Hirsch (The Enigma of Felix Frankfurter, 2014 etc.) discusses his long career in the shifting culture of academia in this debut memoir.
Born gay into a Jewish family in Chicago in 1952 and shaped forever by the assassinations and tumult of 1968, Hirsch was set irreversibly on a career of studying political science. At the University of Michigan in Ann Arbor in the early 1970s, he found himself molded by Marx, Shakespeare, and Richard Nixon. At Princeton in the mid-’70s, he considered abandoning academia for New York, though he now thinks his decision to stay saved him from an uncertain fate in the subsequent AIDS epidemic. At Harvard in the late ’70s, he received a job offer before he even finished his dissertation. His subsequent career would take him to colleges in California, Minnesota, and Ohio. Through his decades as a specialist in constitutional law, Hirsch noted the changing face of American politics as well as academia. In his view, the government has increasingly forsaken its obligation to students, while universities have metamorphosed into unaffordable and irresponsible institutions predicated on the undercompensated work of adjuncts. Additionally, Hirsch charts his own evolution as a man and educator, aging against the ever youthful and regenerative backdrop of incoming classes of students, attempting to maintain perspective in a mutable world. The author’s writing style bears all the marks of a seasoned lecturer: it is digressive, idiosyncratic, and lived-in. The book, divided into chapters with names like “Politics 101” and “Drama: Advanced Seminar,” allows Hirsch to take a topical approach to his life. His fluid prose varies to fit the subject at hand. A chapter centered on geography becomes a Whitmanesque litany of places out of order: “Rivers. The Charles. The Seine. Oceans and beaches. Ogunquit, Maine. Herring Cove, Provincetown. Coronado in San Diego, reading thick library books while tanned, perfect bodies played volleyball around me.” Subjective and impressionistic, the work meanders and becomes occasionally dry. Even so, the author’s voice is so cozy and sincere that the reader happily follows him through his recollections, wherever they may lead.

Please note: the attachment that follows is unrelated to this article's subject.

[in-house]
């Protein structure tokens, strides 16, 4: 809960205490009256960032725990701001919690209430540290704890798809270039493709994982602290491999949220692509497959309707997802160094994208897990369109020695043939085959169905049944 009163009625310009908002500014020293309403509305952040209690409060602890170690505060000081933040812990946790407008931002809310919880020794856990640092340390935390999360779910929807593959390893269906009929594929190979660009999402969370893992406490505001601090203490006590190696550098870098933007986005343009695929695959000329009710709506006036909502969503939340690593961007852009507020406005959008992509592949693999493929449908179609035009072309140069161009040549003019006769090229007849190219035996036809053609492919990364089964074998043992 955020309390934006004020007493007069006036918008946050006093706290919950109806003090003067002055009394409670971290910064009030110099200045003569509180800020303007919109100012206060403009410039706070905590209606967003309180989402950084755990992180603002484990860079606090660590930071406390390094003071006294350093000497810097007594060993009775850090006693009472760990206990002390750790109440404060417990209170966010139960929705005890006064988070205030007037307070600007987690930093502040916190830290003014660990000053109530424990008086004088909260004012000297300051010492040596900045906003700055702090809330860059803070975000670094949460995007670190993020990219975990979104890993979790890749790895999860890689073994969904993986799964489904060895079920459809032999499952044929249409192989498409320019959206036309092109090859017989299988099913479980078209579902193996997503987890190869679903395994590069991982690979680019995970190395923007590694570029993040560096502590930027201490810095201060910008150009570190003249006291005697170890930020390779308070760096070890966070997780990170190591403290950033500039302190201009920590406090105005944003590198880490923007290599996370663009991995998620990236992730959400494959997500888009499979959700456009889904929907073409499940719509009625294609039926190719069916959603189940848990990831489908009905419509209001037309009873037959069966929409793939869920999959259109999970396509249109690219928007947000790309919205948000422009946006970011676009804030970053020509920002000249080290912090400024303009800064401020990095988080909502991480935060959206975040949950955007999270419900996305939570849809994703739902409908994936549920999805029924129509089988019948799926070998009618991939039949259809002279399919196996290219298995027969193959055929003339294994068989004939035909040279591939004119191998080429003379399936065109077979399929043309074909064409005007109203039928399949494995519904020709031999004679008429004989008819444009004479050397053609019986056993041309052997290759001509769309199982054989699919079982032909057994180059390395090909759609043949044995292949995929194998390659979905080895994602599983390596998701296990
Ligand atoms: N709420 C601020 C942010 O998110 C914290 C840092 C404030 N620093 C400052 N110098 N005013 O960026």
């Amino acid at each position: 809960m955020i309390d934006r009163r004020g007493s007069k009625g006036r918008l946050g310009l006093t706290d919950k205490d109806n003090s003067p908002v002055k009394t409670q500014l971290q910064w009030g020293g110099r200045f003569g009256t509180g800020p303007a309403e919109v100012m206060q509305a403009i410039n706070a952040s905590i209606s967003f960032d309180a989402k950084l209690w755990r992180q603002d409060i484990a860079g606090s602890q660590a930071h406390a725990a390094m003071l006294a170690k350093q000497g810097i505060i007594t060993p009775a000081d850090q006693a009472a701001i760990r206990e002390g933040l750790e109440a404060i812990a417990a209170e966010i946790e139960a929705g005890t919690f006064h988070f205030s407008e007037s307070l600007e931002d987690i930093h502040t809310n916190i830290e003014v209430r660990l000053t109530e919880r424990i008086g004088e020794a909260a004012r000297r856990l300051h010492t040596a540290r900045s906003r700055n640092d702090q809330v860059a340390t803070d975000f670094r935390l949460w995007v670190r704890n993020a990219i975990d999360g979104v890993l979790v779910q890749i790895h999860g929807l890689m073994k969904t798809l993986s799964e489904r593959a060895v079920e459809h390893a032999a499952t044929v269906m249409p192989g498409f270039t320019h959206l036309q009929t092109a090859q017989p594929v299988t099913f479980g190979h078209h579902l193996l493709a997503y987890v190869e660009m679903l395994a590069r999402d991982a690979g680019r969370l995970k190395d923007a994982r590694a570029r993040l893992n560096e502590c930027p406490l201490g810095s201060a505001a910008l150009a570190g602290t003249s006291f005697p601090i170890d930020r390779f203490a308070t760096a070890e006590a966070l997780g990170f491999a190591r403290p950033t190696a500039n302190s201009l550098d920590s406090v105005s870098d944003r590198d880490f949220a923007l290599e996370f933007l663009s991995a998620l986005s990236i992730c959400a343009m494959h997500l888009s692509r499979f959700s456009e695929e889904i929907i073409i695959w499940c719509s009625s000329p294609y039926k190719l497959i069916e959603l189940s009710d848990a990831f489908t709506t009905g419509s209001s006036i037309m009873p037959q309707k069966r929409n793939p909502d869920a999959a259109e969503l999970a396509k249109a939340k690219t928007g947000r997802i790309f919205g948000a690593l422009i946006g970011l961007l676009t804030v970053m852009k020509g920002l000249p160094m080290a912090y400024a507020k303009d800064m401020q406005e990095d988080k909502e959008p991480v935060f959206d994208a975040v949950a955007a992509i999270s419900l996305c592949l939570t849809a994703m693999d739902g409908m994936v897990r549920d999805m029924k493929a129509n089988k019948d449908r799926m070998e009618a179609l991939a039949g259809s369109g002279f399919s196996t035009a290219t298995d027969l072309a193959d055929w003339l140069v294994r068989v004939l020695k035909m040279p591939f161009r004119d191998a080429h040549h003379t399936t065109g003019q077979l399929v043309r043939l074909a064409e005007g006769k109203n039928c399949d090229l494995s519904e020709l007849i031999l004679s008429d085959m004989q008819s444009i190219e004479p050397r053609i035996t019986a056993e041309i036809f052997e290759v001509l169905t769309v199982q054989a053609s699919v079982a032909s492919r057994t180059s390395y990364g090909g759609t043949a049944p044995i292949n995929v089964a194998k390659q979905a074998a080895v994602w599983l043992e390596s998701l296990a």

A well-crafted, wistful memoir of life in higher education.